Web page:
- Selective Rods. These are darn near essential for the discerning (and considerate) evoker, both for damage and control spells. I imagine she'll be using some of both, so consider dropping one of these from Mokmurian or a Runeforge spellcaster.

- Reach rods. These rods make it a lot easier to drop buffs on the party, and are an all-around good thing to give a caster. Of course, it also helps them land dangerous touch spells if that's the direction they prefer to take it.

- Piercing rods. Sometimes spell resistance just ticks you off and, especially as an evoker, you don't have a good solution that ignores SR. Bust out a piercing rod and hit them with some of your weaker spells so you're at least contributing.

Now, it really depends on what type of druid she's playing to determine gear, but it's worth noting that, as a druid, she'll have less use of Amulets of Natural Armor, and neck slot items are a good choice - there's any number of good options there.

For improving spellcasting, Ioun Stones make especially good options for druids, given they won't merge upon shapeshifting. These can drop from Thassilonian enemies very easily as well, giving both your casters something to be excited about after facing them.

Verdant Boots are a niche but good option for druids - in Books 4, 5, and 6, when there are few plants available for effects like plant growth, this lets them create plants, as well as provides them with food in the harsh Book 6.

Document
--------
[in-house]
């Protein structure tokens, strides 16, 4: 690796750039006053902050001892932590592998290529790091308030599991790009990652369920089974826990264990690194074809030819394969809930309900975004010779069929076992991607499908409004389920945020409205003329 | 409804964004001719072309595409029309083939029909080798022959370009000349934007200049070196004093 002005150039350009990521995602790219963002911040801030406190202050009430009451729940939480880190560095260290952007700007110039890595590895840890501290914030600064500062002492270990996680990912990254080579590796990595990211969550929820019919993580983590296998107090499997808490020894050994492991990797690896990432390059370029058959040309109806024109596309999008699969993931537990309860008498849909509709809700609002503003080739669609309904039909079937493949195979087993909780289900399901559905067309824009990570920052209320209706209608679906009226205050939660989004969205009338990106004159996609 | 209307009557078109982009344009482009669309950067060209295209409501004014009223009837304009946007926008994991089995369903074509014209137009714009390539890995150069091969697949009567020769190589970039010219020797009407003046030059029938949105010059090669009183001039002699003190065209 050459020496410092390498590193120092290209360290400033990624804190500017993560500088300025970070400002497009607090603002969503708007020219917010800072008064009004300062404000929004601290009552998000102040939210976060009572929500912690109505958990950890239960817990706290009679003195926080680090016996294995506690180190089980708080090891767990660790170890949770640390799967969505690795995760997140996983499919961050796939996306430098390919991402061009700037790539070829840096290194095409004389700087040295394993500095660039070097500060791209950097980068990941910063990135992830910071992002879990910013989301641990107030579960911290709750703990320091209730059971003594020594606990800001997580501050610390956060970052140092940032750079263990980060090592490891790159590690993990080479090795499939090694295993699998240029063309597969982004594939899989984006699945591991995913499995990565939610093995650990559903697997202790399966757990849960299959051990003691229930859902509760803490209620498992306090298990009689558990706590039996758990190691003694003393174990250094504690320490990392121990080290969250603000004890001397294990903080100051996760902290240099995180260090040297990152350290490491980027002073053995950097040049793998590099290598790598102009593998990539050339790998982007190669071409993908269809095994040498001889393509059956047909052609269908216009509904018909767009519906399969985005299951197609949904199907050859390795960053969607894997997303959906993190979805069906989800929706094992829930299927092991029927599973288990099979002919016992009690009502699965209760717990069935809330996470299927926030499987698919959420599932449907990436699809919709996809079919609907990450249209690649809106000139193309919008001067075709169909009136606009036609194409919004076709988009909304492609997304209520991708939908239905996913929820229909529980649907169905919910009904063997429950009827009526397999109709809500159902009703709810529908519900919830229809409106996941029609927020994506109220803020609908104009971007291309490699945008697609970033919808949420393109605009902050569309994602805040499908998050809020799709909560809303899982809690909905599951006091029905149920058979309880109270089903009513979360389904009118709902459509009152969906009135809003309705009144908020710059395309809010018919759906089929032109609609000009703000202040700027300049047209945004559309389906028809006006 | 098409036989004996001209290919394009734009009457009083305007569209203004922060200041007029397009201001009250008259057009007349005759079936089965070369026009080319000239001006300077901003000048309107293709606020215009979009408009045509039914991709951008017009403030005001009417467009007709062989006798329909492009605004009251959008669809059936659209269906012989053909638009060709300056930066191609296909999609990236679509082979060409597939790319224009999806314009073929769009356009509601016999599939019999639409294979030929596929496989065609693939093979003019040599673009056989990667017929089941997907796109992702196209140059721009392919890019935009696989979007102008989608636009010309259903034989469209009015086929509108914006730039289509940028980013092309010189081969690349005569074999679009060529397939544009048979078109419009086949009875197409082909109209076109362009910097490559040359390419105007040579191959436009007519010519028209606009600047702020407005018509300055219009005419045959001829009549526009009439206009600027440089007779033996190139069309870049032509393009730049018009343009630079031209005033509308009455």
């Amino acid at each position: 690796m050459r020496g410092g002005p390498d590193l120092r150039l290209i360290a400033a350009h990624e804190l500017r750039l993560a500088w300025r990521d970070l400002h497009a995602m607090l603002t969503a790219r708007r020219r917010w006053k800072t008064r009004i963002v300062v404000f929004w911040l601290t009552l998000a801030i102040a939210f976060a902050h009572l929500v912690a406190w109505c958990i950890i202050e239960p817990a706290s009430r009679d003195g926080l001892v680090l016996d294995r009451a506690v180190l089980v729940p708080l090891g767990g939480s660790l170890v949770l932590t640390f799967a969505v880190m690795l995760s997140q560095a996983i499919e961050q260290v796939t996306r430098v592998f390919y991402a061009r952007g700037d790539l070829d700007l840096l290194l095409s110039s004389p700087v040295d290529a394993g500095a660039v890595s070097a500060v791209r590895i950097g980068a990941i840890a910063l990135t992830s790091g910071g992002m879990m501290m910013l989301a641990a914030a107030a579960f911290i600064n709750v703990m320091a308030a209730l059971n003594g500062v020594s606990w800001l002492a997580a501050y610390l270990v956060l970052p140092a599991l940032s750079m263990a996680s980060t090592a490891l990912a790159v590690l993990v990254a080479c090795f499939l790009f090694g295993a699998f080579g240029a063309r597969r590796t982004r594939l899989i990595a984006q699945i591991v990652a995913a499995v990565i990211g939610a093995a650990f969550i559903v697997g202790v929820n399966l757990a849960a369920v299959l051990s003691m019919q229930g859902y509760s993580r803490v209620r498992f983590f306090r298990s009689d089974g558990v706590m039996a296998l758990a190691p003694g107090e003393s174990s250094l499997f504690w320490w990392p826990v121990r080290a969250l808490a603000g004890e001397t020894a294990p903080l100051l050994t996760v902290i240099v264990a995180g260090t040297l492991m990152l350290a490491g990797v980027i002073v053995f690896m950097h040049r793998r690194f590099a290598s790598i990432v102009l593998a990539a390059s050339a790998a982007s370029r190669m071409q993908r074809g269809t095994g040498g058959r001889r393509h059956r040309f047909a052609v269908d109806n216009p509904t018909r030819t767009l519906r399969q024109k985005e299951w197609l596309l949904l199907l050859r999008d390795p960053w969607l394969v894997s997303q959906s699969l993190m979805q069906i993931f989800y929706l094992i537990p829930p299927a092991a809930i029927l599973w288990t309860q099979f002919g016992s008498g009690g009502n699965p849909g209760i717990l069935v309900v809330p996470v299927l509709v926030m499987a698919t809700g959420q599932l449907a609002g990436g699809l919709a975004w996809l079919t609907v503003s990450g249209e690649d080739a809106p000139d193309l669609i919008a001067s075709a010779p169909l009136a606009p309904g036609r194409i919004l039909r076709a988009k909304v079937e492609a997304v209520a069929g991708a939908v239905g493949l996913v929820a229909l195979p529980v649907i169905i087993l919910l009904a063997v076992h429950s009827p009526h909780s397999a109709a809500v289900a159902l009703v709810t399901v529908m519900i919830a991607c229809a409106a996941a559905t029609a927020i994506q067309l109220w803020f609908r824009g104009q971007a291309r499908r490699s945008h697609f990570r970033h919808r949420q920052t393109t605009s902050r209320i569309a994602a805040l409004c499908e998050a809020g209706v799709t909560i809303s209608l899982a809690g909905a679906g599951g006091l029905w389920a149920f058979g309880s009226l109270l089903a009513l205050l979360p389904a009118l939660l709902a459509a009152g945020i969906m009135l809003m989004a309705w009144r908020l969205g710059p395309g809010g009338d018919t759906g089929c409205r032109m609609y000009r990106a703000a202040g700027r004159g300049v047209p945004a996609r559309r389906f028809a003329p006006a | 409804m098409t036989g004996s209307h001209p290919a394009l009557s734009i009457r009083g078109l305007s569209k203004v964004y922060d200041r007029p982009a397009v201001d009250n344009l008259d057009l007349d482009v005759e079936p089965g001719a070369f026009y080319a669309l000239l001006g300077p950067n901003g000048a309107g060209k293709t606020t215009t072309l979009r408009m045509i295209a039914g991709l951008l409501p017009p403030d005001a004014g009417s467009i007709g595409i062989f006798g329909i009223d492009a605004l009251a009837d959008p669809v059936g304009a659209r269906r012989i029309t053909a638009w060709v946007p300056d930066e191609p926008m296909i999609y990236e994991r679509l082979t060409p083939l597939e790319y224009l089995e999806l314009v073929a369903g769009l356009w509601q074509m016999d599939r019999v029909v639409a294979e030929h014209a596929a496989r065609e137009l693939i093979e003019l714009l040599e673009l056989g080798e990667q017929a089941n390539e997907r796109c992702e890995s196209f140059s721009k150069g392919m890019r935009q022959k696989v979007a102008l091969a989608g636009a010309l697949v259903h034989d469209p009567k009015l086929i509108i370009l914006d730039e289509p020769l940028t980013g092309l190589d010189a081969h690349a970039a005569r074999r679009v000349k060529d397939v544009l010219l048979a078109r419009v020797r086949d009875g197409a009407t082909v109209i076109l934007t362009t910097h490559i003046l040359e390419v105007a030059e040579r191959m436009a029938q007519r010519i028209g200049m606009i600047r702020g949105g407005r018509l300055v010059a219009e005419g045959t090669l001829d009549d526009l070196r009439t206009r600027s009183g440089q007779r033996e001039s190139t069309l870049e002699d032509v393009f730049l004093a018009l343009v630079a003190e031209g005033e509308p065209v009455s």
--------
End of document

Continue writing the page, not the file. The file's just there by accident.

Goz Masks (or the RotR version, Fog-Cutting Lenses) can be a major boon when working with a wizard or druid, and your party has both!

And of course, wands. You can look up people's wand recommendations, but druids have a similarly nice list - Detect Animals is a surprising winner IMO.

Lastly, of course, rods are also great for a druid.

- Rod of Extend Spell (Barkskin, Animal Growth, Life Bubble, various Communal spells)

- Rod of Ectoplasmic Spell (for dealing with the wraiths and such that crop up throughout the adventure)

Last but not least, various magic items that boost the power of summoners (such as Gloves of the Commanding Conjurer) are of benefit to druids, who can spontaneously cast summoning spells.

While your question was on gearing / feat choices ... I'm going to make a suggestion first. You are running for family. Decide early how you are handling certain parts of book 5.

When I started, I had preteens, but we've been playing slowly enough, that they are now over 18, which has been a massive weight off my mind, leaving me planning to just hedge some, instead of dread what's coming up within the next 1~6 months, as we are a session from entering that ... part of the book.